My beta reader recently reported that she didn’t know what a Rolodex was. I make a reference to this outmoded item in the first chapter of my new novel and it didn’t bode well that potential readers might not understand what it was. For those of you still unsure, check it out here: Rolodex
Ignoring for the moment the bigger problem of how many more of my carefully considered cultural references would fall on deaf ears, or worse, irritate or alienate readers, (the Rolodex reference stays, with a small clarification, because it suits the character it belongs to) I was diverted (not difficult) into considering advances in technology and how they have assisted me on my writing journey. Looking at the everyday accoutrements that clutter up my writing space – all superseded by more modern inventions, but some still pressed into service daily – I wonder if I’ve made any progress at all.
Many years ago, obviously channelling my inner Bard, I wrote in longhand, with a fountain pen. Pretentious? Moi? I’m surprised I didn’t use a quill. When I got over myself, I progressed to biros and then gel pens. But my writing didn’t actually ignite until I invested in a word processor. Yes, it was that long ago. Remember those bulky electronic items? Designed to be portable, weighed a ton. Successor of the typewriter, precursor of the PC, they had a brief moment in the sun, inhabiting a no man’s land between must-have utility and total obsolescence. They were equivalent in some ways to the Kindle, in that their only function was to facilitate the act of writing. You can’t watch movies on it, or access the internet, which, in retrospect, was actually a very useful feature for an aspiring writer prone to making the most of every diversionary tactic.Did I say I was easily distracted?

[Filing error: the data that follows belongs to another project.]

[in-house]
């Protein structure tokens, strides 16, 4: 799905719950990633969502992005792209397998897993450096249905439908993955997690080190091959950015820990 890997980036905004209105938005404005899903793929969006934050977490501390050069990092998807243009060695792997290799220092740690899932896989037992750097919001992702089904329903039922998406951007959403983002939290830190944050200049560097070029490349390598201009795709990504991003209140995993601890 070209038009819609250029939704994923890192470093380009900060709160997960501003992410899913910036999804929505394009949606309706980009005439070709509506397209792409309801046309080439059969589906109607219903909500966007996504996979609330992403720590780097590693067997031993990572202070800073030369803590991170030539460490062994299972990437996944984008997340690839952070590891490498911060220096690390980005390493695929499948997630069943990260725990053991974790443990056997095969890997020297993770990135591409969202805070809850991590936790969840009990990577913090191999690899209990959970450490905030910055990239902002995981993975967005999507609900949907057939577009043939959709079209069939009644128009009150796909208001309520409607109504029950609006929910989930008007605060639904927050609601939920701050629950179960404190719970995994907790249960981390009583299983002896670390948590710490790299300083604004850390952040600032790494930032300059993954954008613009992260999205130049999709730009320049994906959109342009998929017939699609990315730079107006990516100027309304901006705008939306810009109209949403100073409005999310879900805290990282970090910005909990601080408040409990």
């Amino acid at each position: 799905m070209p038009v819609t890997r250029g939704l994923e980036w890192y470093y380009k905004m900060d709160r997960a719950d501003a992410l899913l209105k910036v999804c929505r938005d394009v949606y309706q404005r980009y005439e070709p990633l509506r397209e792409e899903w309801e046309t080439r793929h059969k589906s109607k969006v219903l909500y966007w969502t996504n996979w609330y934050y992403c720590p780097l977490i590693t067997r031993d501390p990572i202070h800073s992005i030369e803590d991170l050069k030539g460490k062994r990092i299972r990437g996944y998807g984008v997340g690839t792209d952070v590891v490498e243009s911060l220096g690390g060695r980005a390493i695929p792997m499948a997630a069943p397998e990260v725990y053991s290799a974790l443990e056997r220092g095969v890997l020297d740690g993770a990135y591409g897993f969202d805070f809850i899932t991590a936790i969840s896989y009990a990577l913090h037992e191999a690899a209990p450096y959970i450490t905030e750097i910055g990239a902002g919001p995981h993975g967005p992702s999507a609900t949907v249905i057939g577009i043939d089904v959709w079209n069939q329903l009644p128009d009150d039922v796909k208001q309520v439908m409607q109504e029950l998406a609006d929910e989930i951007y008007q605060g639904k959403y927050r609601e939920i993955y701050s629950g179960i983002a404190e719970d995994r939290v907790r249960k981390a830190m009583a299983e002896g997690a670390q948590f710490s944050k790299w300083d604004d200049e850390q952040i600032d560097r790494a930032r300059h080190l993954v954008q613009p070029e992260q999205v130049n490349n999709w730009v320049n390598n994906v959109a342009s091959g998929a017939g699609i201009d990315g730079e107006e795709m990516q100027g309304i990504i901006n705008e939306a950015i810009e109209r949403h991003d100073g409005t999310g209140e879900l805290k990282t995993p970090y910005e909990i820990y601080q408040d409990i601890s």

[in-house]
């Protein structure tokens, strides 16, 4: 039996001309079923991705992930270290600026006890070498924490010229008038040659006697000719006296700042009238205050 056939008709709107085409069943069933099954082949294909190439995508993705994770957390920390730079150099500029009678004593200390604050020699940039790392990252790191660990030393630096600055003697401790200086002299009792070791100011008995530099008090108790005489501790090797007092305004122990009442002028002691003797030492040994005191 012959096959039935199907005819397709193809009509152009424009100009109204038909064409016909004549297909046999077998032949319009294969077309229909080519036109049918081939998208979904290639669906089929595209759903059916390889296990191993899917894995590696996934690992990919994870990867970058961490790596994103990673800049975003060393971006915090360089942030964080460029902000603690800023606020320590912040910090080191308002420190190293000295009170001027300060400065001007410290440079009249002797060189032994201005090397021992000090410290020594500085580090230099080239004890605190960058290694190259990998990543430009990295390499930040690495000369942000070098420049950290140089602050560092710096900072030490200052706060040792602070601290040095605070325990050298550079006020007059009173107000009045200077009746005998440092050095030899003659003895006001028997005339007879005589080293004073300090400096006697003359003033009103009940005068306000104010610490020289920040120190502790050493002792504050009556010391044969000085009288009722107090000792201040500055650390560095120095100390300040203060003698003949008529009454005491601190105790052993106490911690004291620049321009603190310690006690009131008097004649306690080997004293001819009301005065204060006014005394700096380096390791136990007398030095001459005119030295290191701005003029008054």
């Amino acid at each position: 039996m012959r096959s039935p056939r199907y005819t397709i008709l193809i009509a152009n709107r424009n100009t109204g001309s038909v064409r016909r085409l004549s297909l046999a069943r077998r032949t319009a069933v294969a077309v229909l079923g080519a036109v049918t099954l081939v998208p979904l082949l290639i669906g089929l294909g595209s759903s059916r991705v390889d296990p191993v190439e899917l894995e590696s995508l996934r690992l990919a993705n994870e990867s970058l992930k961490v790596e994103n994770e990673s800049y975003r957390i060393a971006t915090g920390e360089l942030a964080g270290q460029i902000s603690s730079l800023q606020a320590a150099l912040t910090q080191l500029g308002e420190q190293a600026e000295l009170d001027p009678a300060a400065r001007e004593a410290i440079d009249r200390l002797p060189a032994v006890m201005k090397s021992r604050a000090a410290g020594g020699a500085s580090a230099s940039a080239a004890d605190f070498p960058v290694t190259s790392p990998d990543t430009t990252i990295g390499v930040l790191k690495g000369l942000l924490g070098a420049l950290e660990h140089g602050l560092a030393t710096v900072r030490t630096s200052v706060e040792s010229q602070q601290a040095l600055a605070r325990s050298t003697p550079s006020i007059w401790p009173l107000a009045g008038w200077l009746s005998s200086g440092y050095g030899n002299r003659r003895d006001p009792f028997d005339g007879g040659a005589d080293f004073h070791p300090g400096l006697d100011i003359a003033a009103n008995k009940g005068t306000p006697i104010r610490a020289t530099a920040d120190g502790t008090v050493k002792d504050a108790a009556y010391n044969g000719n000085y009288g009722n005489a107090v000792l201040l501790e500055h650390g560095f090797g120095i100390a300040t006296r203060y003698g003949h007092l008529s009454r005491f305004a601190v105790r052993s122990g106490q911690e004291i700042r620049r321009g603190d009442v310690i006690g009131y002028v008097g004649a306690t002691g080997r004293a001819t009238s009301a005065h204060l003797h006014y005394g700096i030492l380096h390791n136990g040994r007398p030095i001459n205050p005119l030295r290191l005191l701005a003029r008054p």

In those days I saved my embryonic scribblings onto floppy discs, where, incidentally, they are destined to remain because my current machine hasn’t heard of these antediluvian devices. But I retain a nostalgic affection for these rectangular bits of plastic. They illustrate how far we’ve progressed, in a relatively short space of time, from carbon copies, correction fluid (remember Tippex?) and card indexes.
I still use a proper address book (I skipped the Filofax generation) but I’ve traded in the Dictaphone for the recording function on my smartphone. I keep a stock of pencils (and a sharpener, obvs) and notebooks in the drawer, just in case, and as my printer will also scan and photocopy, sadly there’s no need for the much missed Banda machine